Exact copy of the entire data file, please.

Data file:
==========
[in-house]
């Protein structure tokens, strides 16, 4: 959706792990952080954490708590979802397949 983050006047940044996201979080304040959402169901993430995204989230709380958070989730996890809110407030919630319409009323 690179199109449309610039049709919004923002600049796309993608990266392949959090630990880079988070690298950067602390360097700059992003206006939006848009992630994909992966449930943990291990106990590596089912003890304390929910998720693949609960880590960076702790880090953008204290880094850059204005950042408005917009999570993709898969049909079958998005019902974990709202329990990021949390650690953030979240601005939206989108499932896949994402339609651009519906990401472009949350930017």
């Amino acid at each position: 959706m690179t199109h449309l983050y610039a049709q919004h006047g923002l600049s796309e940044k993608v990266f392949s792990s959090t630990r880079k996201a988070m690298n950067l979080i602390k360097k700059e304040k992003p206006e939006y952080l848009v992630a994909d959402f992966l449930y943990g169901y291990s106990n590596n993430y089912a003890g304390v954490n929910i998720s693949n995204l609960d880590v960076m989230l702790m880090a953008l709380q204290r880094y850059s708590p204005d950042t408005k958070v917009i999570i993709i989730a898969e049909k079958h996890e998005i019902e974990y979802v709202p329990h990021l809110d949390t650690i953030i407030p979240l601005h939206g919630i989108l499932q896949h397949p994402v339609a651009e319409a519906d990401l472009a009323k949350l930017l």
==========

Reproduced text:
[in-house]
């Protein structure tokens, strides 16, 4: 959706792990952080954490708590979802397949 983050006047940044996201979080304040959402169901993430995204989230709380958070989730996890809110407030919630319409009323 690179199109449309610039049709919004923002600049796309993608990266392949959090630990880079988070690298950067602390360097700059992003206006939006848009992630994909992966449930943990291990106990590596089912003890304390929910998720693949609960880590960076702790880090953008204290880094850059204005950042408005917009999570993709898969049909079958998005019902974990709202329990990021949390650690953030979240601005939206989108499932896949994402339609651009519906990401472009949350930017």
């Amino acid at each position: 959706m690179t199109h449309l983050y610039a049709q919004h006047g923002l600049s796309e940044k993608v990266f392949s792990s959090t630990r880079k996201a988070m690298n950067l979080i602390k360097k700059e304040k992003p206006e939006y952080l848009v992630a994909d959402f992966l449930y943990g169901y291990s106990n590596n993430y089912a003890g304390v954490n929910i998720s693949n995204l609960d880590v960076m989230l702790m880090a953008l709380q204290r880094y850059s708590p204005d950042t408005k958070v917009i999570i993709i989730a898969e049909k079958h996890e998005i019902e974990y979802v709202p329990h990021l809110d949390t650690i953030i407030p979240l601005h939206g919630i989108l499932q896949h397949p994402v339609a651009e319409a519906d990401l472009a009323k949350l930017l």